Paminawa ang wa’y tingog


Listen to the voiceless

They killed Kian
The funeral march is finished
The mother has been interviewed
There is no resolution yet
She said he will not rise
The child who had been buried
And where are the voices
Of our generation?
No one listened to
The rebellious students
Who they say keep on yelling
Yet have no solution
Who will even listen?
The deaf government?
The boastful politician?
The police busy with tokhang?
Who will listen?
Who will act?
As for me Facebook is
The only place I can voice out.

The Philippines’ most recent (publicized) tragedy was the murder of 17-year-old Kian delos Santos, a Grade 11 student, who was targeted for allegedly being involved with drugs. Testimonies from family and neighbors say otherwise.

Kian is a statistic: he is merely one of the countless people who have been murdered in the Philippines’ war on drugs.

Tokhang is a Cebuano word, a colloquial term popularized by President Duterte’s war on drugs. This is what the Philippines’ anti-drug campaign is called. It is a coined word from the Cebuano words toktok, which means “knock,” and hangyo, which means “to plead.” Tokhang basically describes the situation of people who are suspected to be involved with drugs: an executioner knocks on their doors, and the suspects plead for their lives.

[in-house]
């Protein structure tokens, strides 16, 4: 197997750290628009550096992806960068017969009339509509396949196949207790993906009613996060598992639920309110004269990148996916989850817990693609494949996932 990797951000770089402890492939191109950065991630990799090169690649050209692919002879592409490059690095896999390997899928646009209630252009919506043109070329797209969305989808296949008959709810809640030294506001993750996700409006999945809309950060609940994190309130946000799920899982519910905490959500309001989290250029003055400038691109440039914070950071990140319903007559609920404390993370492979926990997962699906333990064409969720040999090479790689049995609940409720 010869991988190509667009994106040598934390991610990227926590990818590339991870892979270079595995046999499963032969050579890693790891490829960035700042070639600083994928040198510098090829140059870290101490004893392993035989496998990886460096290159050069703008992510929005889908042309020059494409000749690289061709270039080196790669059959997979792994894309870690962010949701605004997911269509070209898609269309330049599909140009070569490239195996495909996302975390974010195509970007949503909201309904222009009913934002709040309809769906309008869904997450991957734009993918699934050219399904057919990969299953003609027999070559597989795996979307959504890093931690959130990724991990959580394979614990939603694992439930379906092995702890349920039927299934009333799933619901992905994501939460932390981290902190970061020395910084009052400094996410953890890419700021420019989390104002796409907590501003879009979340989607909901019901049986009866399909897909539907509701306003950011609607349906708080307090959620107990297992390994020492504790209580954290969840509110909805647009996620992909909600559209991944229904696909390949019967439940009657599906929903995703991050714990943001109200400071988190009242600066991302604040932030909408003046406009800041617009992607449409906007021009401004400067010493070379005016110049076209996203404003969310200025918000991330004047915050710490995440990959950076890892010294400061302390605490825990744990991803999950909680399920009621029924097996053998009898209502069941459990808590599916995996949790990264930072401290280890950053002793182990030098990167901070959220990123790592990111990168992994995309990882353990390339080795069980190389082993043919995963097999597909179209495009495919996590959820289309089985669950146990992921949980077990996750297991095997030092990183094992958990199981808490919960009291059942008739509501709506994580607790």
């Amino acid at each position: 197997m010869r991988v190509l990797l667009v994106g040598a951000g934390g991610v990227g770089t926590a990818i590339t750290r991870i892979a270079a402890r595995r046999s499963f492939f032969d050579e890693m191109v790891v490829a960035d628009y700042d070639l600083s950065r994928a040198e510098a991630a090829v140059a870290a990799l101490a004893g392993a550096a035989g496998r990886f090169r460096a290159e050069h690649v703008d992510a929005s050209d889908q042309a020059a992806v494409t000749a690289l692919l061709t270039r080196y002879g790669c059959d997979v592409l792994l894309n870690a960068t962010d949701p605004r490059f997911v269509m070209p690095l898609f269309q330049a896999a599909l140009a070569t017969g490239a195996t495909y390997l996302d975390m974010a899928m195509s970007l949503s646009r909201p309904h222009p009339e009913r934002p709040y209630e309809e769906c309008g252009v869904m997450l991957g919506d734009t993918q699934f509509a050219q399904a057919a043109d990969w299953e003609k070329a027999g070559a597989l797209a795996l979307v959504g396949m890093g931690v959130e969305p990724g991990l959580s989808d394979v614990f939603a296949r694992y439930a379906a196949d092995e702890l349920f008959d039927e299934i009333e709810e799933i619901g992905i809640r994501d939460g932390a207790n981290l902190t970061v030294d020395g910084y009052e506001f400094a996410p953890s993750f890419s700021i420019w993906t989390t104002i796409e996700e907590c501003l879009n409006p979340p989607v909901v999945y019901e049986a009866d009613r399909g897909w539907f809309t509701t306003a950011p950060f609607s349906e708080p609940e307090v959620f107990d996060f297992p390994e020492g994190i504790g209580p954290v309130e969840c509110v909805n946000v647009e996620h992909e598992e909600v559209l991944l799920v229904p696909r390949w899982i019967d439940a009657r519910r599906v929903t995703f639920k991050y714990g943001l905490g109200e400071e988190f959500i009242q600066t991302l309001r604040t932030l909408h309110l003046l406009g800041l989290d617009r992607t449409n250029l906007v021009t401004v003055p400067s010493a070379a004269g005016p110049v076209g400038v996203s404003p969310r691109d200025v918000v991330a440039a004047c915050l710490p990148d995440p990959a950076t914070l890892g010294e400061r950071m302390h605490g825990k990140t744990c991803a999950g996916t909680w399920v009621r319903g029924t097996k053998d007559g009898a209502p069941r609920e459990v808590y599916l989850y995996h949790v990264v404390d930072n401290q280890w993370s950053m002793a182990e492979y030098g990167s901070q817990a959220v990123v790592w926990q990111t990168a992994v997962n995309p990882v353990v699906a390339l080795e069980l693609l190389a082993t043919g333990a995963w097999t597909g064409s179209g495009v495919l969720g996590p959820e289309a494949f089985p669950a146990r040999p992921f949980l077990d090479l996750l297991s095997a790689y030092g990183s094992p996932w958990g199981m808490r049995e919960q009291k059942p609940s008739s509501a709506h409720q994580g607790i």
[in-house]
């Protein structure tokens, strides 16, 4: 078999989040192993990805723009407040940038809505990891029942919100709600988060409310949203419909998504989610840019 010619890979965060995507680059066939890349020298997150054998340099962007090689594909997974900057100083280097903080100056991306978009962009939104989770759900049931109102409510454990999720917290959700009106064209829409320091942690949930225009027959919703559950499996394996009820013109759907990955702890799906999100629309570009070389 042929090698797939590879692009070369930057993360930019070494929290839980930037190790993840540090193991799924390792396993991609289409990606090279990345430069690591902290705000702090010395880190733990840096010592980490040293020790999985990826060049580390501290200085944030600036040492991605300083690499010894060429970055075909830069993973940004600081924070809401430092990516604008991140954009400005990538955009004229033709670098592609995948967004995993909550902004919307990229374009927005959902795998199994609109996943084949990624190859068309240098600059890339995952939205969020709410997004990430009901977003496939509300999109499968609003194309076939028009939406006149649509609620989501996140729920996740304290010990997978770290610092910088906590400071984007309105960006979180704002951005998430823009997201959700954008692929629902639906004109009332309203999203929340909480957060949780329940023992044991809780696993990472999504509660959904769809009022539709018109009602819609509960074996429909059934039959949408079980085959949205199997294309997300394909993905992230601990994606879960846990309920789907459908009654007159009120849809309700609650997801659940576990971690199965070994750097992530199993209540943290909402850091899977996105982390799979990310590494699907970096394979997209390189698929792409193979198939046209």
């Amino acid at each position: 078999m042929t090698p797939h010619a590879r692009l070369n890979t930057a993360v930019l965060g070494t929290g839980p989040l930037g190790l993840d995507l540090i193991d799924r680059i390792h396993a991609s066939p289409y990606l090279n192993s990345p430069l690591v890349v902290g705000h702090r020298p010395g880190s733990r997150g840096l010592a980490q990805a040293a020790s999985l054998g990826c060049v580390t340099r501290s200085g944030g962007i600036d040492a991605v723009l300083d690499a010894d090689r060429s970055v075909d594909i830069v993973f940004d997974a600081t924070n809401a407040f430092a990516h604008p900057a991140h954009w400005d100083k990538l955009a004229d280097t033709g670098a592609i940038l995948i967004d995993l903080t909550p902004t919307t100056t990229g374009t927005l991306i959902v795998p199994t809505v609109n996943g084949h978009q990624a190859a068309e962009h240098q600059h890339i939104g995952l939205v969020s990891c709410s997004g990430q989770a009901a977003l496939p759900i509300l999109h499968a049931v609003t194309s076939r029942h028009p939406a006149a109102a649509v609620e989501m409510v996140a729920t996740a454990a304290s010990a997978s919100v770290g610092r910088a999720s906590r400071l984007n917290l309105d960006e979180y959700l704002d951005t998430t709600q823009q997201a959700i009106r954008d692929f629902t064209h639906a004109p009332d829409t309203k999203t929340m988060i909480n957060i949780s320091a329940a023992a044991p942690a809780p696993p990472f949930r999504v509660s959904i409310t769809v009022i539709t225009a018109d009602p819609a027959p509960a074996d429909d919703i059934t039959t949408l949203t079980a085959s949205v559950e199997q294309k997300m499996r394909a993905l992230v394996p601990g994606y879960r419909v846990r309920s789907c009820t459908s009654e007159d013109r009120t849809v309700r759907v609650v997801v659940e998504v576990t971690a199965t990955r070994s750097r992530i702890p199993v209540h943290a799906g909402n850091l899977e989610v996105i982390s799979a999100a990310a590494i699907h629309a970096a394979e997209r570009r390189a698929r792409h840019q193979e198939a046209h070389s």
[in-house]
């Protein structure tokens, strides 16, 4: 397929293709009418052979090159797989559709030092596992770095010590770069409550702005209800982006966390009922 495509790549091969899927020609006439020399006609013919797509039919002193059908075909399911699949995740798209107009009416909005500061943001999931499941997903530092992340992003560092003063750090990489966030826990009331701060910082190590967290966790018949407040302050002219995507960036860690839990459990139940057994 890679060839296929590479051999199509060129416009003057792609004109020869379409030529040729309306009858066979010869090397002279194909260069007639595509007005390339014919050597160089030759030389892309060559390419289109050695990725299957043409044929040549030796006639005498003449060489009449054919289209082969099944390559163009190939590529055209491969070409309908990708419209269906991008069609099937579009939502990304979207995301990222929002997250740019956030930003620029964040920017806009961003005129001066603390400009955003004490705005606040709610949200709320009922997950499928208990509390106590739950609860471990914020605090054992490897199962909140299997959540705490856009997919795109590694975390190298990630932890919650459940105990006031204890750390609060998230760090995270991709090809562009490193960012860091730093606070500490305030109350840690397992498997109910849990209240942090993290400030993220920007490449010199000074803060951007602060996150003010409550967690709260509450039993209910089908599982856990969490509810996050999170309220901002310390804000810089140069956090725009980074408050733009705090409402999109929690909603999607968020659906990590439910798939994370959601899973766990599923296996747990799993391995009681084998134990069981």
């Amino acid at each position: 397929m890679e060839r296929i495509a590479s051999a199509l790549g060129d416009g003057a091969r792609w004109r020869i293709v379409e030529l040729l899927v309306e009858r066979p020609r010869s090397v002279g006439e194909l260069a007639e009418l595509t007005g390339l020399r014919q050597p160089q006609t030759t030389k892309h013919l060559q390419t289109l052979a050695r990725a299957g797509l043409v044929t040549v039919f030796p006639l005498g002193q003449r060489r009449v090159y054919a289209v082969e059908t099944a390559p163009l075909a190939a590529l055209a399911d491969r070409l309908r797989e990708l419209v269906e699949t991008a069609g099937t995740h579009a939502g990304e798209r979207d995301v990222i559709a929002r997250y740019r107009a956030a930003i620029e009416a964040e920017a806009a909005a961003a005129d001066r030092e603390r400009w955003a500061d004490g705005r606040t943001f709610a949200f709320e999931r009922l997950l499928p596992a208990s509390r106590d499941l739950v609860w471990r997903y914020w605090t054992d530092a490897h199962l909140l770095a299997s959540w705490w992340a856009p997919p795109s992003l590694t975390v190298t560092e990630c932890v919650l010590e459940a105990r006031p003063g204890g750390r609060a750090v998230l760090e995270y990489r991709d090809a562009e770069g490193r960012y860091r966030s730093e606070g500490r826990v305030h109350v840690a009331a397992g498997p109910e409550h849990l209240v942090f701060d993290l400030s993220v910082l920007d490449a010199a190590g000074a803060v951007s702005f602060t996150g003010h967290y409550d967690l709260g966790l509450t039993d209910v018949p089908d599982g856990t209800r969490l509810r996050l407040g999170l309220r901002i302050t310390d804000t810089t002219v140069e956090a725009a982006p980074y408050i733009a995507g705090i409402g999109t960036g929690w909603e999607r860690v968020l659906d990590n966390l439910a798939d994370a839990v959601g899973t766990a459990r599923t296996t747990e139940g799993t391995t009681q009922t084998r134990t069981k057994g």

This poem reflects the helplessness I feel in this situation, with nothing but Facebook or social media as an outlet to voice my sentiments.

In an age of unprecedented electronic communication, the voice of the powerless remain unheard. May God bless my country — and help us, God.

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